The only way to sort this out is to go on a spending spree over at the General Register Office (GRO) website to see what can be found.

5. Write that book (or at least start!)

So I have been collecting more and more stories, and have even drafted a few thousand words for a book, but my ideas and thoughts of this book has since become hazy.

What goes in it? Who does and doesn’t get their stories in it? What level of reader?

I’m currently sitting in the frame of mind that I’d like to write a book that contains a lot of visual content – which might be expensive in both rights, and in print, but I want to do a good job, and inspire people like me – who are motivated by shape, space, imagery (my interest in genealogy was very much sparked by finding a handwritten tree, and a load of glorious Victorian photos of mystery relatives). I want something that’s going to be picked up many times, that has big images running alongside text.

Keeping up with the Joneses - Valerie Lumbers
Reading how others have written up their research, has been fun and thought-provoking.

I don’t imagine that this will be easy, but working for a publisher, and having been a designer, and being friends with a number of people who have been published and have self-published, I hope to find a route through it. I’ve also tried to read family history books, including this one ‘Keeping Up With The Joneses’ by my friend’s aunt, Valerie Lumbers.

Firstly though, I need to focus on what the book is. And re-visit that couple of drafts i’ve written to see what can be pulled out and polished to help the book begin.

I’ve also been reading a number of eBooks on writing up family history, including: How To Write Your Family’s History‘ by Bartha Hill, and ‘Your Life Story: How To Turn Life Into Literature‘ by Kay Rennie.

What are your Genealogy Resolutions?

Last year, after posting my resolutions list, it seemed to spark interest amongst others including Valmay Young (hey Valmay, how did you get on?). Let me know if you’re taking part this year by leaving me a comment below, and perhaps a link to your list.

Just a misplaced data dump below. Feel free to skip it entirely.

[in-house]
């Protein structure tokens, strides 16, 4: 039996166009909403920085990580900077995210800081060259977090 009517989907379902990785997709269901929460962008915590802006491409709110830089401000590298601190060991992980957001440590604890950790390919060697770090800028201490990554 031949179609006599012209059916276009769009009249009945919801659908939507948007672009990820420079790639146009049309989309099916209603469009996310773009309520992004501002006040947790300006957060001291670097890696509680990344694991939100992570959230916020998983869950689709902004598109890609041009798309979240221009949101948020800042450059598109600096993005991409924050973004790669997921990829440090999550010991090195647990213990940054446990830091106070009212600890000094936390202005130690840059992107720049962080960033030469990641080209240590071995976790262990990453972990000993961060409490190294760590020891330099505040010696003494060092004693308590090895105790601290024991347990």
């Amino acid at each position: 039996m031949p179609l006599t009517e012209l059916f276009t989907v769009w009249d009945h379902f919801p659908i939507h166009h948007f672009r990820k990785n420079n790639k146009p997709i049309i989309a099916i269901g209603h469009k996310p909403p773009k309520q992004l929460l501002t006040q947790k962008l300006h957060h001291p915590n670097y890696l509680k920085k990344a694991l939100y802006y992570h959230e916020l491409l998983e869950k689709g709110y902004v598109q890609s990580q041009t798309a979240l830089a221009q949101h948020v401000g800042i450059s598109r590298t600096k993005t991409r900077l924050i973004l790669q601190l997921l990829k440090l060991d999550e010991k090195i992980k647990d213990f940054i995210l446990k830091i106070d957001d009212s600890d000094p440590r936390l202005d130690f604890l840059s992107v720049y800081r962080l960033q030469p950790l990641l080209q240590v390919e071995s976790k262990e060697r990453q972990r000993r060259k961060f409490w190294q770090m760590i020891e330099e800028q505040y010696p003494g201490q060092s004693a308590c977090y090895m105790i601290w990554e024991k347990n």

Have a very happy new year, and I wish you every success in your research this year.


Wedding Wednesday – 1929

This week, we’re off to 1929 for Wedding Wednesday – to my great grandparents’ wedding at Wilburton, Cambridgeshire.

In this week’s Wedding Wednesday blog post, it’s the turn of my Great Grandparents, who married on All Fool’s Day in 1929.

Here’s the happy couple, standing outside my great grandmother’s parents’ house at Wilburton, Cambridgeshire.

Newlyweds Ernest and Maude Barber
Ernest and Maude – married on 1st April 1929.

Here’s the happy couple again, this time with their wedding group – the groom’s half-brother Walter ‘Curly’ Hopkin, and the bride’s younger sisters.

Barber and Yarrow marriage, 1929

One of the bridesmaids is still alive, and has just turned 102 years old. My Great Grandmother (the bride), her sister, reached 104.

Ernest and Maude enjoyed 56 years of marriage, until Ernest’s death in 1985.

Wordless Wednesday – The Box

Wordless Wednesday – this week features a mystery box….

Wordless Wednesday – a double wedding in about 1913

Wordless Wednesday – this week is a photograph of a double wedding taken in about 1913.

"Annie Barber and Mr Smith" double wedding
A double wedding for the Barber family in about 1913.

WANTED: Dead Or Alive

Killing off your relatives is a crucial part of your work…. as a genealogist, not as a marauding tyrant.

I’m hoping that aside from in genealogy, that there’s nowhere else where the mark of a successful day is one where you’ve killed off a load of your relatives.

Anyone tracing their family tree is sure to stumbled across at least one elusive relative at some point in their research. That relative will cause them to spend many hours following potential leads and plenty of head scratching and brow creasing before either solving or putting it off until a rainier day.